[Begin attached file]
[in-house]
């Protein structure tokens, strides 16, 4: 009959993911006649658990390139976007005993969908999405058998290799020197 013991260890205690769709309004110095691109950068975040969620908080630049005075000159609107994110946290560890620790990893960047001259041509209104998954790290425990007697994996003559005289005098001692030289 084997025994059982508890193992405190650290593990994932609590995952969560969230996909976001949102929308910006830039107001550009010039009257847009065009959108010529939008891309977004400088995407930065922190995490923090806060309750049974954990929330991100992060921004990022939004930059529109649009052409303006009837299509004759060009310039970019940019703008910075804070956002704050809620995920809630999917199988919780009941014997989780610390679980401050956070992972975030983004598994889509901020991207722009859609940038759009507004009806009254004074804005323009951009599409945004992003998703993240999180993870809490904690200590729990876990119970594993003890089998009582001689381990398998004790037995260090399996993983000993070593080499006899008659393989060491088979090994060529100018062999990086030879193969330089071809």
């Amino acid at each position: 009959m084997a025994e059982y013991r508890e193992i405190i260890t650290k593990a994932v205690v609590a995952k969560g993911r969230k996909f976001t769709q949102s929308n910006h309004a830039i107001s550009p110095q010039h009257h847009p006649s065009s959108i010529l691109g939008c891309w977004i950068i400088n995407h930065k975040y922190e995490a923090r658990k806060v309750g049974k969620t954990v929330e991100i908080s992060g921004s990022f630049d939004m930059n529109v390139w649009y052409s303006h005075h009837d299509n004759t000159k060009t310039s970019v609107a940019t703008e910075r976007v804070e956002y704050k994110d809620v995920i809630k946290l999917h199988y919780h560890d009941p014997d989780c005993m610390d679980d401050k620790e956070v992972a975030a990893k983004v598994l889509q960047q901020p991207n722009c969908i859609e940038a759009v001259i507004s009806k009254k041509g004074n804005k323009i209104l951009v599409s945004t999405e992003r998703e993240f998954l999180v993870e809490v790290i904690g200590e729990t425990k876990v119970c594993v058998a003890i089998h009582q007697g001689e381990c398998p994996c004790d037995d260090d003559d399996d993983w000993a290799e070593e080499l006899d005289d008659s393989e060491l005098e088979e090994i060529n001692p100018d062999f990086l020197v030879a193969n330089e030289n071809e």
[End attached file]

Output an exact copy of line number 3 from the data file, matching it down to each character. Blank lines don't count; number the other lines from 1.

């Amino acid at each position: 009959m084997a025994e059982y013991r508890e193992i405190i260890t650290k593990a994932v205690v609590a995952k969560g993911r969230k996909f976001t769709q949102s929308n910006h309004a830039i107001s550009p110095q010039h009257h847009p006649s065009s959108i010529l691109g939008c891309w977004i950068i400088n995407h930065k975040y922190e995490a923090r658990k806060v309750g049974k969620t954990v929330e991100i908080s992060g921004s990022f630049d939004m930059n529109v390139w649009y052409s303006h005075h009837d299509n004759t000159k060009t310039s970019v609107a940019t703008e910075r976007v804070e956002y704050k994110d809620v995920i809630k946290l999917h199988y919780h560890d009941p014997d989780c005993m610390d679980d401050k620790e956070v992972a975030a990893k983004v598994l889509q960047q901020p991207n722009c969908i859609e940038a759009v001259i507004s009806k009254k041509g004074n804005k323009i209104l951009v599409s945004t999405e992003r998703e993240f998954l999180v993870e809490v790290i904690g200590e729990t425990k876990v119970c594993v058998a003890i089998h009582q007697g001689e381990c398998p994996c004790d037995d260090d003559d399996d993983w000993a290799e070593e080499l006899d005289d008659s393989e060491l005098e088979e090994i060529n001692p100018d062999f990086l020197v030879a193969n330089e030289n071809e």